In his early essays for the Vienna-based journal Anbruch, Adorno claimed that musical progress is proportional to the composer's ability to constructively deal with the possibilities and limitations contained within what Adorno called the "musical material." For Adorno, twelve-tone serialism constitutes a decisive, historically developed method of composition. The objective validity of the composition, according to Adorno, rests with neither the composer's genius nor the work's conformity with prior standards, but with the way in which the work coherently expresses the dialectic of the material. In this sense, the contemporary absence of composers of the status of Bach or Beethoven is not the sign of musical regression; instead, new music is to be credited with laying bare aspects of the musical material previously repressed: The musical material's liberation from number, the harmonic series and tonal harmony. Thus, historical progress is only achieved by the composer who "submits to the work and seemingly does not undertake anything active except to follow where it leads." Because historical experience and social relations are embedded within this musical material, it is to the analysis of such material that the critic must turn. In the face of this radical liberation of the musical material, Adorno came to criticize those who, like Stravinsky, withdrew from this freedom by tasking recourse to forms of the past as well as those who turned twelve-tone composition into a technique which dictated the rules of composition.
Adorno saw the culture industry as an arena in which critical tendencies or potentialities were eliminated. He argued that the culture industry, which produced and circulated cultural commodities through the mass media, manipulated the population. Popular culture was identified as a reason why people become passive; the easy pleasures available through consumption of popular culture made people docile and content, no matter how terrible their economic circumstances." Capitalist production so confines them, body and soul, that they fall helpless victims to what is offered them." The differences among cultural goods make them appear different, but they are in fact just variations on the same theme. He wrote that "the same thing is offered to everybody by the standardized production of consumption goods" but this is concealed under "the manipulation of taste and the official culture's pretense of individualism".By doing so, the culture industry appeals to every single consumer in a unique and personalized way, all while maintaining minimal costs and effort on their behalf. Consumers purchase the illusion that every commodity or product is tailored to the individual's personal preference, by incorporating subtle modifications or inexpensive "add-ons" in order to keep the consumer returning for new purchases, and therefor more revenue for the corporation system. Adorno conceptualized this phenomenon as pseudo-individualization and the always-the-same.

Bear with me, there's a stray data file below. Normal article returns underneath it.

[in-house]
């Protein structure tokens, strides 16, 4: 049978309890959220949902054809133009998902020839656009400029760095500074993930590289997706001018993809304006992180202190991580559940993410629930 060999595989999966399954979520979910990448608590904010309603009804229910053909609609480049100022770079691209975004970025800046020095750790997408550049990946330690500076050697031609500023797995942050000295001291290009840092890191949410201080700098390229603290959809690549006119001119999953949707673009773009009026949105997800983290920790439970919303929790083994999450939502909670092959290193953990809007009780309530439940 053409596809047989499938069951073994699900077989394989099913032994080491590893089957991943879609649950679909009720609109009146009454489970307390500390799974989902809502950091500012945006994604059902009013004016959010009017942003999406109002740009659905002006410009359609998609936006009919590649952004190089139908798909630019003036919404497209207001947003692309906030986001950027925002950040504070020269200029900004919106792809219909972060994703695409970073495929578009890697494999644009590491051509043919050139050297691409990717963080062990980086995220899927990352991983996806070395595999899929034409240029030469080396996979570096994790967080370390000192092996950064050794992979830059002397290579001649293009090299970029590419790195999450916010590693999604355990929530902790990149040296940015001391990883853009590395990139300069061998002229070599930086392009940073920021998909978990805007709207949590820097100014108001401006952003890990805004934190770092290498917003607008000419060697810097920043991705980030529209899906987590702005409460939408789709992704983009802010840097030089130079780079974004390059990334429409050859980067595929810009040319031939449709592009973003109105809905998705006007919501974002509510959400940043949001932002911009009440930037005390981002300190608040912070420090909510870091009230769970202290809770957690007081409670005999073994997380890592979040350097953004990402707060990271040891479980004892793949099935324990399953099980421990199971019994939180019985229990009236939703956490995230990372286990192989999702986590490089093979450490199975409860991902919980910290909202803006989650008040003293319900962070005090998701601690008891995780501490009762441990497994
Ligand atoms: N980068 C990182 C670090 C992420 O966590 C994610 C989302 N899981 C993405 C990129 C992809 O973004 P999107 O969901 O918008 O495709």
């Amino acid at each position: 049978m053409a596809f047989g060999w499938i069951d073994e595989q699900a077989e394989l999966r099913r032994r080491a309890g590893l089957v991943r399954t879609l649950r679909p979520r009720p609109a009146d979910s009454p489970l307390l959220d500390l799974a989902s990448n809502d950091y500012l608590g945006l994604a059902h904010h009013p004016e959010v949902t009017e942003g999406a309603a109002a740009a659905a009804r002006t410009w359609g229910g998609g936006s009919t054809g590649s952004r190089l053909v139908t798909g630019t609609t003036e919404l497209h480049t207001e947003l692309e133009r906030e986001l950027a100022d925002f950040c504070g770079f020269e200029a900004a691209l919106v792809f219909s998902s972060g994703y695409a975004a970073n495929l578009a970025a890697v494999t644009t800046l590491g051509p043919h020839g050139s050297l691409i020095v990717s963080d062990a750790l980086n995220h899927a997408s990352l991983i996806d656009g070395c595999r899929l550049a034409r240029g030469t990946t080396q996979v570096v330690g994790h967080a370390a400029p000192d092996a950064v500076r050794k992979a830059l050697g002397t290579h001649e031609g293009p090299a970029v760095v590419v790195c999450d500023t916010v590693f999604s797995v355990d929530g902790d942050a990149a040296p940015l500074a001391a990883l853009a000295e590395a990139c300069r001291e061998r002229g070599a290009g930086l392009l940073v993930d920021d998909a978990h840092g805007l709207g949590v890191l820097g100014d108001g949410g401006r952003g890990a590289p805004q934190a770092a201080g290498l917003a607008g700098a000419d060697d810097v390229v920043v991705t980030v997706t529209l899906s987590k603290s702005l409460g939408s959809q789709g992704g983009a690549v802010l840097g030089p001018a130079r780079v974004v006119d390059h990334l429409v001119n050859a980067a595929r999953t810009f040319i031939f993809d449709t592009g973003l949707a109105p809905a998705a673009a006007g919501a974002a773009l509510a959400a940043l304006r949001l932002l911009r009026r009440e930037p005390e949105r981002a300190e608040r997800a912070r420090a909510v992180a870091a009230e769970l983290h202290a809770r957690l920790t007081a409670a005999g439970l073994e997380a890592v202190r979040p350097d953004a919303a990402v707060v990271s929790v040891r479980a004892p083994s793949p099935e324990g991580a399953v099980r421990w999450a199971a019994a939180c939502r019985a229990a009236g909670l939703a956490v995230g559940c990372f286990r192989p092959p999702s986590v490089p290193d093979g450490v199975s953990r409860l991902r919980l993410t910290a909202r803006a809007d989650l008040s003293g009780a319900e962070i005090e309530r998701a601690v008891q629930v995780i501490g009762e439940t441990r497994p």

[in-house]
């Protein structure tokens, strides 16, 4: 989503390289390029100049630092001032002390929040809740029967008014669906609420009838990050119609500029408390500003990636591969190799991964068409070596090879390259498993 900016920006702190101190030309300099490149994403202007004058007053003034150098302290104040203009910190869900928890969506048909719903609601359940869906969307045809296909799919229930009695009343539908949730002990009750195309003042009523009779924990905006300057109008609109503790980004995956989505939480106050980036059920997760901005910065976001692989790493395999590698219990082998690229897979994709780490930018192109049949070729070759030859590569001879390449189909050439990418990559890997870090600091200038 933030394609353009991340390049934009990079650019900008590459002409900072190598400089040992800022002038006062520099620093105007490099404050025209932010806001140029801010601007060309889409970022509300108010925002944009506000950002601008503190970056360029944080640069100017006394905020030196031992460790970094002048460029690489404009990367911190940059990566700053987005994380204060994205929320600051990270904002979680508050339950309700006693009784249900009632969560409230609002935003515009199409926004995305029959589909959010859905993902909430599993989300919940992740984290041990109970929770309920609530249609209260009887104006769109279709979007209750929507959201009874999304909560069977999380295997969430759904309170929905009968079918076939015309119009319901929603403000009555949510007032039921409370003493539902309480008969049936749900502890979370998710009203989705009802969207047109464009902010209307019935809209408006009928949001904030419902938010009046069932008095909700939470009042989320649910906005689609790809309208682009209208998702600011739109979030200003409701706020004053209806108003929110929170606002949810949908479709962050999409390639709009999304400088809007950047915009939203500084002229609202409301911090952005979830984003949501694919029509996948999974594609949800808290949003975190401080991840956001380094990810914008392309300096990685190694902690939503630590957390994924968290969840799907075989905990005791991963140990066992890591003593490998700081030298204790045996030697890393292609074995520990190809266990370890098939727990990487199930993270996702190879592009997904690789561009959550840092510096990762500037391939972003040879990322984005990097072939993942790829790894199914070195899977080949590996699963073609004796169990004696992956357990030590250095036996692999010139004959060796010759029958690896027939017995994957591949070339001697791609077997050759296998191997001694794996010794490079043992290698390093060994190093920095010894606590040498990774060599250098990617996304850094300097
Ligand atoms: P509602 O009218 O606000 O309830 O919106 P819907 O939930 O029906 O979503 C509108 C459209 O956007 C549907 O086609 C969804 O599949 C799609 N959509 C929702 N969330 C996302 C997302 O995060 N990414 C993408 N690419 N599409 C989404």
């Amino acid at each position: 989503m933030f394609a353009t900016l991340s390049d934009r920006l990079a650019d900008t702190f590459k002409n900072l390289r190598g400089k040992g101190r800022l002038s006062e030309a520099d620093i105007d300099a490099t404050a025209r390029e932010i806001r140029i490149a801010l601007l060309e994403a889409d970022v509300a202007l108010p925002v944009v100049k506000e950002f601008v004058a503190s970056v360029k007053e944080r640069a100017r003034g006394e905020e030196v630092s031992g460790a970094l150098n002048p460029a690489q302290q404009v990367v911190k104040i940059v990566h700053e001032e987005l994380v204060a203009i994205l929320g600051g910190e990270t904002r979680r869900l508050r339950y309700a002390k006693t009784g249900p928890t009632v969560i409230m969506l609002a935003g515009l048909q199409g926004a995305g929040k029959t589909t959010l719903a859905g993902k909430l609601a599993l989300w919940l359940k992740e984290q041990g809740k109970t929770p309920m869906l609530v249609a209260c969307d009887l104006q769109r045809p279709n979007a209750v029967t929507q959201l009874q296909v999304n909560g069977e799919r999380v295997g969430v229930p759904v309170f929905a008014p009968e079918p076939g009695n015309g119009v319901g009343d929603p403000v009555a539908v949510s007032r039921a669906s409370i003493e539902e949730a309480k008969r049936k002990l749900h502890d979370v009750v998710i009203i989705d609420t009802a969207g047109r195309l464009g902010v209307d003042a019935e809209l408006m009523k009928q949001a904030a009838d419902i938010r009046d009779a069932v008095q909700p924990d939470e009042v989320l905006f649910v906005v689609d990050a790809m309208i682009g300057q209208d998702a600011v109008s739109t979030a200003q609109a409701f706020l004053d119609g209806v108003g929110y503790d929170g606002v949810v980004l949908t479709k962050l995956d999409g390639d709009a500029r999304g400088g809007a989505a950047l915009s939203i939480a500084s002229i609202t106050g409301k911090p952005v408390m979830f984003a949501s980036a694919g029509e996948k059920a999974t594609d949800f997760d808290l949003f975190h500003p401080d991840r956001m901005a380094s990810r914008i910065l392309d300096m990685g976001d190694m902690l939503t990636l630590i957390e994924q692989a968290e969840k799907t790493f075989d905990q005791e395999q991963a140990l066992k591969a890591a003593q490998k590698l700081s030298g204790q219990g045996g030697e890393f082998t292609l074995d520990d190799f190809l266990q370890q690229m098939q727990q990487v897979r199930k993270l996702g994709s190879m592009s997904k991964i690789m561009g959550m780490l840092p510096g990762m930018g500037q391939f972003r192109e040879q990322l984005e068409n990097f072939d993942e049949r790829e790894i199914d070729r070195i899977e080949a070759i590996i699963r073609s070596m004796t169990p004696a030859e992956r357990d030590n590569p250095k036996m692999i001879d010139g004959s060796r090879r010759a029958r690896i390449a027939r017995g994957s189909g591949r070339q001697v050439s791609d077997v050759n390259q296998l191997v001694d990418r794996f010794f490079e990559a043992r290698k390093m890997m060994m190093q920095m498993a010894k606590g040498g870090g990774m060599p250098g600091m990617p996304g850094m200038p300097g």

Adorno's analysis allowed for a critique of mass culture from the left which balanced the critique of popular culture from the right. From both perspectives – left and right – the nature of cultural production was felt to be at the root of social and moral problems resulting from the consumption of culture. However, while the critique from the right emphasized moral degeneracy ascribed to sexual and racial influences within popular culture, Adorno located the problem not with the content, but with the objective realities of the production of mass culture and its effects, e.g. as a form of reverse psychology. Thinkers influenced by Adorno believe that today's society has evolved in a direction foreseen by him, especially in regard to the past (Auschwitz), morals or the Culture Industry. The latter has become a particularly productive, yet highly contested term in cultural studies. Many of Adorno's reflections on aesthetics and music have only just begun to be debated, as a collection of essays on the subject, many of which had not previously been translated into English, has only recently been collected and published as Essays on Music.